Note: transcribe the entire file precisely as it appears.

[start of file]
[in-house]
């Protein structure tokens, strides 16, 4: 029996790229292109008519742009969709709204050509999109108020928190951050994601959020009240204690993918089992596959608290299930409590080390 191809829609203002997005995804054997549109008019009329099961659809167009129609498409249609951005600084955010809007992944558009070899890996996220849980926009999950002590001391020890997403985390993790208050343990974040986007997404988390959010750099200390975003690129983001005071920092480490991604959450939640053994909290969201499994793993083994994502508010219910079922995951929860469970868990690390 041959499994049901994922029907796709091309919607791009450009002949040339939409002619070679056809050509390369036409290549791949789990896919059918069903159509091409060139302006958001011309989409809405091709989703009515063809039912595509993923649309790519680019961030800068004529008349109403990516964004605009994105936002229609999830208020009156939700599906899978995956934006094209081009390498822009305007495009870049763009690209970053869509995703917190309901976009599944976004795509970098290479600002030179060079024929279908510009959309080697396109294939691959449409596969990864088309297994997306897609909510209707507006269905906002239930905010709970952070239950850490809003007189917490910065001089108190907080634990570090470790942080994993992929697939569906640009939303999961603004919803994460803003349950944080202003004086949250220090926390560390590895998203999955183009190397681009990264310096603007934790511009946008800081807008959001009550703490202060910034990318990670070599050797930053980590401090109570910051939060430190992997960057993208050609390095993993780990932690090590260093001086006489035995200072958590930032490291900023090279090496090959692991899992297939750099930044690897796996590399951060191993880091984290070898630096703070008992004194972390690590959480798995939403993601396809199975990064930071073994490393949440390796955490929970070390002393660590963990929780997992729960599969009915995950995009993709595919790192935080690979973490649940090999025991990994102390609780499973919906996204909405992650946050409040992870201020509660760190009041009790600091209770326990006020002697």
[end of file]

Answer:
[in-house]
């Protein structure tokens, strides 16, 4: 029996790229292109008519742009969709709204050509999109108020928190951050994601959020009240204690993918089992596959608290299930409590080390 191809829609203002997005995804054997549109008019009329099961659809167009129609498409249609951005600084955010809007992944558009070899890996996220849980926009999950002590001391020890997403985390993790208050343990974040986007997404988390959010750099200390975003690129983001005071920092480490991604959450939640053994909290969201499994793993083994994502508010219910079922995951929860469970868990690390 041959499994049901994922029907796709091309919607791009450009002949040339939409002619070679056809050509390369036409290549791949789990896919059918069903159509091409060139302006958001011309989409809405091709989703009515063809039912595509993923649309790519680019961030800068004529008349109403990516964004605009994105936002229609999830208020009156939700599906899978995956934006094209081009390498822009305007495009870049763009690209970053869509995703917190309901976009599944976004795509970098290479600002030179060079024929279908510009959309080697396109294939691959449409596969990864088309297994997306897609909510209707507006269905906002239930905010709970952070239950850490809003007189917490910065001089108190907080634990570090470790942080994993992929697939569906640009939303999961603004919803994460803003349950944080202003004086949250220090926390560390590895998203999955183009190397681009990264310096603007934790511009946008800081807008959001009550703490202060910034990318990670070599050797930053980590401090109570910051939060430190992997960057993208050609390095993993780990932690090590260093001086006489035995200072958590930032490291900023090279090496090959692991899992297939750099930044690897796996590399951060191993880091984290070898630096703070008992004194972390690590959480798995939403993601396809199975990064930071073994490393949440390796955490929970070390002393660590963990929780997992729960599969009915995950995009993709595919790192935080690979973490649940090999025991990994102390609780499973919906996204909405992650946050409040992870201020509660760190009041009790600091209770326990006020002697």